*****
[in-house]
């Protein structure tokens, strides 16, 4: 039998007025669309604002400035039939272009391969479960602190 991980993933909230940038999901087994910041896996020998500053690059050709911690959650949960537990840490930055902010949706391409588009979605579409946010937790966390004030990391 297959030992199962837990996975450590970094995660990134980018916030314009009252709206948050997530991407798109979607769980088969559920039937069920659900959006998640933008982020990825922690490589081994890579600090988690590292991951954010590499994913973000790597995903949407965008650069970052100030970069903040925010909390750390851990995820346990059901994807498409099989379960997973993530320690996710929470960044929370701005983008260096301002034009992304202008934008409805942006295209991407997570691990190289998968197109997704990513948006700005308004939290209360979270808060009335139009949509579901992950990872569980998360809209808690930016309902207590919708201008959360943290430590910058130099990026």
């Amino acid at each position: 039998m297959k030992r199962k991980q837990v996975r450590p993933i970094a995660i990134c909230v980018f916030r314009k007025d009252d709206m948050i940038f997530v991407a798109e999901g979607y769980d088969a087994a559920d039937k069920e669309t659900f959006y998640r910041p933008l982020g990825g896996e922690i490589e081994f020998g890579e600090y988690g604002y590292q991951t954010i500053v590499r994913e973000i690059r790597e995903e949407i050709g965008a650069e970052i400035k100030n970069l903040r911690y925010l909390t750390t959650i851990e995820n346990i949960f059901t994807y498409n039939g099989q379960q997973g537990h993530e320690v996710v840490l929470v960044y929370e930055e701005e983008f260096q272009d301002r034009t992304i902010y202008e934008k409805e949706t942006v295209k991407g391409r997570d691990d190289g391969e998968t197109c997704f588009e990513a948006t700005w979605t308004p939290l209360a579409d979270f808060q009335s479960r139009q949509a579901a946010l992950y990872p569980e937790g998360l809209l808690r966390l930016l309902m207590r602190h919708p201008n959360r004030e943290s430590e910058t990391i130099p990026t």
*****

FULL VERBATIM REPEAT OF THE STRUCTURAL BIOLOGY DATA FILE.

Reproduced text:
[in-house]
């Protein structure tokens, strides 16, 4: 039998007025669309604002400035039939272009391969479960602190 991980993933909230940038999901087994910041896996020998500053690059050709911690959650949960537990840490930055902010949706391409588009979605579409946010937790966390004030990391 297959030992199962837990996975450590970094995660990134980018916030314009009252709206948050997530991407798109979607769980088969559920039937069920659900959006998640933008982020990825922690490589081994890579600090988690590292991951954010590499994913973000790597995903949407965008650069970052100030970069903040925010909390750390851990995820346990059901994807498409099989379960997973993530320690996710929470960044929370701005983008260096301002034009992304202008934008409805942006295209991407997570691990190289998968197109997704990513948006700005308004939290209360979270808060009335139009949509579901992950990872569980998360809209808690930016309902207590919708201008959360943290430590910058130099990026």
């Amino acid at each position: 039998m297959k030992r199962k991980q837990v996975r450590p993933i970094a995660i990134c909230v980018f916030r314009k007025d009252d709206m948050i940038f997530v991407a798109e999901g979607y769980d088969a087994a559920d039937k069920e669309t659900f959006y998640r910041p933008l982020g990825g896996e922690i490589e081994f020998g890579e600090y988690g604002y590292q991951t954010i500053v590499r994913e973000i690059r790597e995903e949407i050709g965008a650069e970052i400035k100030n970069l903040r911690y925010l909390t750390t959650i851990e995820n346990i949960f059901t994807y498409n039939g099989q379960q997973g537990h993530e320690v996710v840490l929470v960044y929370e930055e701005e983008f260096q272009d301002r034009t992304i902010y202008e934008k409805e949706t942006v295209k991407g391409r997570d691990d190289g391969e998968t197109c997704f588009e990513a948006t700005w979605t308004p939290l209360a579409d979270f808060q009335s479960r139009q949509a579901a946010l992950y990872p569980e937790g998360l809209l808690r966390l930016l309902m207590r602190h919708p201008n959360r004030e943290s430590e910058t990391i130099p990026t």